What lifeguarding at the Jersey Shore might look this summer

With New Jersey beach towns getting ready for the a summer unlike any other, many are wondering: How will lifeguards do their jobs safely?

A lifeguard protects the beaches at Wildwood.

A lifeguard protects the beaches in Wildwood. (Emma Lee/WHYY)

Despite the global pandemic and social distancing guidelines, lifeguards should still be assisting beachgoers in need, rescue experts say.

With New Jersey beach towns getting ready for a summer unlike any other, many are wondering: How will lifeguards do their jobs safely?

On Thursday, Gov. Phil Murphy declared New Jersey’s beaches and lakefronts “open” for Memorial Day weekend, although visitors will have to abide by a lengthy list of restrictions. While municipalities will have to follow state restrictions, general beach and boardwalk operations are at local discretion.

A key component of the state guidelines is the enforcement of social distancing. And during rescue situations, that’s not entirely possible for lifeguards.

  • WHYY thanks our sponsors — become a WHYY sponsor

The United States Lifesaving Association (USLA) announced Thursday that the organization has received numerous inquires regarding best practices for lifeguarding during the pandemic.

“Lifeguards, like other public safety providers, want to know how to protect themselves and how to protect others, including co-workers, family, and the general public,” the organization said in a news release.

According to the USLA guidance, precautions should include, “at a minimum,” gloves, a mask, and eye protection. Other guidelines include:

  • Use social distancing at work, avoid large meetings, close training, and close proximity to others (example: one guard per stand/tower).
  • Wear a simple, fabric mask covering your nose and mouth whenever you are within six feet of others.
  • Use universal precautions when providing medical aid. Avoid mouth-to-mouth or mouth-to-mask resuscitation. Use a bag-valve-mask or positive pressure ventilator, in either case with a HEPA or N95 filter.
  • Avoid touching other people, including your fellow lifeguards, unless necessary.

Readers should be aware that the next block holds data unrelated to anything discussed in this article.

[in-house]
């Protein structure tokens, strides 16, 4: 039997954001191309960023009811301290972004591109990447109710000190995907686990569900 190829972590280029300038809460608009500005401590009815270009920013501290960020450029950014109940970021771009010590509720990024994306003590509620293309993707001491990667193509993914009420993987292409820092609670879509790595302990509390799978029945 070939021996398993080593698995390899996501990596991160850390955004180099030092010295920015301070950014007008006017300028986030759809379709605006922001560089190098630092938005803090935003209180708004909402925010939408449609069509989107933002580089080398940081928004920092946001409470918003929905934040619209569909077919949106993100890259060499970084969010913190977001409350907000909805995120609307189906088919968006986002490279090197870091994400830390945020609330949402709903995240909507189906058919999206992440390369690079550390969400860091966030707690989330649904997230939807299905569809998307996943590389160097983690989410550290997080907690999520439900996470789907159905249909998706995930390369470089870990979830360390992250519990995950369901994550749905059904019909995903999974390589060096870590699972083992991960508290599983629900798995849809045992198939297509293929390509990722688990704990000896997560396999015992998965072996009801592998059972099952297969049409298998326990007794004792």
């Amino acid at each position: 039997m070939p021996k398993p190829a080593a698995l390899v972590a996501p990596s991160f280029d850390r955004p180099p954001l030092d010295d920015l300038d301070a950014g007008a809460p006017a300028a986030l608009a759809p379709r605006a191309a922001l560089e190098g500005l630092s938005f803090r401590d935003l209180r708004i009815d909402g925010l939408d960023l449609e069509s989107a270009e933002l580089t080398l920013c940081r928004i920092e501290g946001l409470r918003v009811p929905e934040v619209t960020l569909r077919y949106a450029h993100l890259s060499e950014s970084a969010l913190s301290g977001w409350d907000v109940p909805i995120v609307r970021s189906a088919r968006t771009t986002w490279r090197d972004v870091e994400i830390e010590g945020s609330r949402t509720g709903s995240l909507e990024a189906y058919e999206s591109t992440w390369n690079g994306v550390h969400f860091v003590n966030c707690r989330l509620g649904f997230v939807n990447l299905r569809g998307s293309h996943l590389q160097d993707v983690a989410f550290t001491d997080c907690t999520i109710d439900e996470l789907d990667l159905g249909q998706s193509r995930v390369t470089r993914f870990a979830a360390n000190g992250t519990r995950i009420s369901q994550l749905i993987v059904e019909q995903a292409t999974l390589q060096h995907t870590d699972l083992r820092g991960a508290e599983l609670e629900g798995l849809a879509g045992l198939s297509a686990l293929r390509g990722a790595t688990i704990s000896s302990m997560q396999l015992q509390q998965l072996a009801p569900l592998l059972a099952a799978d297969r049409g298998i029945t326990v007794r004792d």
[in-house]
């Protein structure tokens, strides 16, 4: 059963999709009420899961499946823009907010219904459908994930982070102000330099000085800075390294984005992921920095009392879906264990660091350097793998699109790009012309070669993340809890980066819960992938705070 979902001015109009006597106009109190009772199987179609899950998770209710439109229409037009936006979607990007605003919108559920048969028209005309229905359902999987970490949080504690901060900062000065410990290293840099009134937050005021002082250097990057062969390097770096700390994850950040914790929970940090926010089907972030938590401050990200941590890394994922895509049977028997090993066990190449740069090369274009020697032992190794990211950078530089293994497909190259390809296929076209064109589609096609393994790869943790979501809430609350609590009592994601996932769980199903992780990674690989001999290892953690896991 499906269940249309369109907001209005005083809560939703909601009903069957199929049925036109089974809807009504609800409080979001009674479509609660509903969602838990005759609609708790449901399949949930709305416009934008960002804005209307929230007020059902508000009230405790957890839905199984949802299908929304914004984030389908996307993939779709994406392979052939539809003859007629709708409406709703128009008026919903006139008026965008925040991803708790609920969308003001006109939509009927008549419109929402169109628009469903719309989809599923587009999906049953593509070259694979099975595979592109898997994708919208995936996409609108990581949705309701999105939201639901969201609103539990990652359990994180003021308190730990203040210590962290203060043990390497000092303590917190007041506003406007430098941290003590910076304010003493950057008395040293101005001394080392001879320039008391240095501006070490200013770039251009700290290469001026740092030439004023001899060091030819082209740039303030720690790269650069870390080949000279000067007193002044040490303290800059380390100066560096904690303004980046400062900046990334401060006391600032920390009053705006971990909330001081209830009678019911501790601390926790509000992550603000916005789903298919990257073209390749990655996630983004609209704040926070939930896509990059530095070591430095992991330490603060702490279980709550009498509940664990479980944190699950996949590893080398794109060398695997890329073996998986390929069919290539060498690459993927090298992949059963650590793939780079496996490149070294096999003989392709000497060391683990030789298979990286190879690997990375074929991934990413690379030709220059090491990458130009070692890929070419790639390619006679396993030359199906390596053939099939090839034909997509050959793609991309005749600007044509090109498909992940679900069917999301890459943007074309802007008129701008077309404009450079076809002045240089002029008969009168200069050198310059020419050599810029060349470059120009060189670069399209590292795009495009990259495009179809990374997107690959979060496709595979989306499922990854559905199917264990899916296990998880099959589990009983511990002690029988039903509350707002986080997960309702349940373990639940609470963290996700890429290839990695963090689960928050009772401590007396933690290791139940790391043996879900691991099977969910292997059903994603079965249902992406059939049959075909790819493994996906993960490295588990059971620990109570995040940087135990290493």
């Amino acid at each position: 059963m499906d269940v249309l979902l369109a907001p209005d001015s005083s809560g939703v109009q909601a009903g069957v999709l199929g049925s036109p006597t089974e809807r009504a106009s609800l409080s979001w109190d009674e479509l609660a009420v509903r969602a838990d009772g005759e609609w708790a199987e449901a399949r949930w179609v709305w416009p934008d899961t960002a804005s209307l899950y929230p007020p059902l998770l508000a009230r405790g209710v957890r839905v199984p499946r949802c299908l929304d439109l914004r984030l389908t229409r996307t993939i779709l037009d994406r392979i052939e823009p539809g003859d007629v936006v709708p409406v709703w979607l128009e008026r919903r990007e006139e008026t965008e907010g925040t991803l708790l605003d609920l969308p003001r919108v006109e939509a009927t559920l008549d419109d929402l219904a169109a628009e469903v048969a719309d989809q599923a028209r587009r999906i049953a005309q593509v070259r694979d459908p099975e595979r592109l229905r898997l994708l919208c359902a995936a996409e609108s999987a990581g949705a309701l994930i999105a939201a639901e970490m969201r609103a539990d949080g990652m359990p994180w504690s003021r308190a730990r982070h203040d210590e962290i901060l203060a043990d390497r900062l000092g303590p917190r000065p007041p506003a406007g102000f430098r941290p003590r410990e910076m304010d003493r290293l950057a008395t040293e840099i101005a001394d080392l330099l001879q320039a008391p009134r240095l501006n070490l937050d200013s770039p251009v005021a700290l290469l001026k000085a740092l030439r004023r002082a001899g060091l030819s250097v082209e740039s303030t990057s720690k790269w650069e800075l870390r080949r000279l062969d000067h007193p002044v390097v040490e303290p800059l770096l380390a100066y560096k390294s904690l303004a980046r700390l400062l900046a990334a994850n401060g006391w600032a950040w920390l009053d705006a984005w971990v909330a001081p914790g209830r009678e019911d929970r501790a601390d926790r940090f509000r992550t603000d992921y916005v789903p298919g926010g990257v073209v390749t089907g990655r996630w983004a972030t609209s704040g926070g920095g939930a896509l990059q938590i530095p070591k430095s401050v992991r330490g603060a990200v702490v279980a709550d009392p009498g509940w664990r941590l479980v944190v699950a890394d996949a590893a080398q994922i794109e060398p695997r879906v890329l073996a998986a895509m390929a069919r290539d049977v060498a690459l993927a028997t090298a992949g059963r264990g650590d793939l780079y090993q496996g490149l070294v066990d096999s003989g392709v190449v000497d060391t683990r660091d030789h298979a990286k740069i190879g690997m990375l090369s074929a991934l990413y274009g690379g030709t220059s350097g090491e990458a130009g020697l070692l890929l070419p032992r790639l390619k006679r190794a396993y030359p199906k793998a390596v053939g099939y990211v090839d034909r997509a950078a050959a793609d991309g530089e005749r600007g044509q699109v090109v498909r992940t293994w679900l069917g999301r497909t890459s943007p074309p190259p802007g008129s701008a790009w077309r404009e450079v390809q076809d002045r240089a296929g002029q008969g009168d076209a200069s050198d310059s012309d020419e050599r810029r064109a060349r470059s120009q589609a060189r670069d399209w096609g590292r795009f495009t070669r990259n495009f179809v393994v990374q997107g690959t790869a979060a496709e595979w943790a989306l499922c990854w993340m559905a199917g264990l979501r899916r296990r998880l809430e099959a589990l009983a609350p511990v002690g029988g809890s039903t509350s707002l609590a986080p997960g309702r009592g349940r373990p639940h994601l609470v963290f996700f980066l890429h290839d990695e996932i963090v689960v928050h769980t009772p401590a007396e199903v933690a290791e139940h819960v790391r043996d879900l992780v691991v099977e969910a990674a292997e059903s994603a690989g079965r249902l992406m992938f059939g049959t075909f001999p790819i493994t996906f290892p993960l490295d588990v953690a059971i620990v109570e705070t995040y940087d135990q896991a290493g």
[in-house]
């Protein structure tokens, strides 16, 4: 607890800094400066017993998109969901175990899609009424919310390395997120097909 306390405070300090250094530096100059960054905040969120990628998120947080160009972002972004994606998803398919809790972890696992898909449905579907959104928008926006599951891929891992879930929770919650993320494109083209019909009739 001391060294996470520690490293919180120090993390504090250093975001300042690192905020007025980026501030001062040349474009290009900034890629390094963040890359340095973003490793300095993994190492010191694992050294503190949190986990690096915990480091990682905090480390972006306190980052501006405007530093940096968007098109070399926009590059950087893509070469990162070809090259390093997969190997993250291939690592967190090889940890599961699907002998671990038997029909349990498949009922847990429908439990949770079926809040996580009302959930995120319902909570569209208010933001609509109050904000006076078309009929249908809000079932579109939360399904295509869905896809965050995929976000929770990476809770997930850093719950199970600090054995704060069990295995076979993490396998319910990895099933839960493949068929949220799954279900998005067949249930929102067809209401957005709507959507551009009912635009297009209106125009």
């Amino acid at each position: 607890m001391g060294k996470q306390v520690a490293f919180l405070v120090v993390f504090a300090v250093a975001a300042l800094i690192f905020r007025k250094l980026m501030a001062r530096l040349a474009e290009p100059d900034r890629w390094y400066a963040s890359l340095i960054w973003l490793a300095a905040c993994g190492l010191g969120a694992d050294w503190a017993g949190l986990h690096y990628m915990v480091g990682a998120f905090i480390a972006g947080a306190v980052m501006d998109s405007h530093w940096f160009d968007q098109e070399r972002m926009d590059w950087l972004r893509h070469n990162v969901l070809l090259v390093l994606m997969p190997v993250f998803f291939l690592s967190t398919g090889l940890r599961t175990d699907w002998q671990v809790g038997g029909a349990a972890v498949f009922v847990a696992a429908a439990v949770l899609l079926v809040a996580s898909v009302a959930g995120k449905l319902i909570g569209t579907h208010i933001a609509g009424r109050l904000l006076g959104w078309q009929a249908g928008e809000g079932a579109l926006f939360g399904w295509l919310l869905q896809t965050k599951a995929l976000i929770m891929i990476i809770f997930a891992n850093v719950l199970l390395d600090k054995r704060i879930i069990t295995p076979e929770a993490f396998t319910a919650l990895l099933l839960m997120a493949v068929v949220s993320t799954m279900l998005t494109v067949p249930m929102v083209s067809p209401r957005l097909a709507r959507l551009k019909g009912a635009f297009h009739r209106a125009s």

• Consider regular temperature checks by lifeguards.

But even with following the guidelines, “it does not ensure prevention of disease transmission, but lessens the likelihood,” the organization said.

A lifeguard supervisor told NBC that during a water rescue, for victims in manageable distress, a lifeguard will hand them a flotation device and swim back to shore while keeping a distance. But for those at serious risk, lifeguards will have no choice but to make direct contact, the supervisor said.

At the state’s Thursday briefing, Sea Isle City Mayor Leonard Desiderio said he’s preparing plans to protect beach patrol.

  • WHYY thanks our sponsors — become a WHYY sponsor

“Generally you have two lifeguards on a stand. What we’re preparing, and I know our police chief and our chief of the beach patrol, we’re going to have one on a stand, have another stand a little further so that we can spread out the swimmers, so we’ll be able to do that. So it’ll be one on a stand at this time,” he said.

Desiderio added that lifeguards will not be responsible for supervising and enforcing required social distancing. That job will be left to police officers doing standard summer patrols on ATVs and “goodwill ambassadors,” who will remind people to keep their distance.

Nearby towns — the Wildwoods, Ocean City, Stone Harbor, Avalon, and Cape May — all plan to have guarded beaches this summer. Beach patrols supervisors tell the Press of Atlantic City that they’re developing new rescue procedures.

WHYY’s Nicholas Pugliese contributed reporting.

WHYY is your source for fact-based, in-depth journalism and information. As a nonprofit organization, we rely on financial support from readers like you. Please give today.

Want a digest of WHYY’s programs, events & stories? Sign up for our weekly newsletter.

Together we can reach 100% of WHYY’s fiscal year goal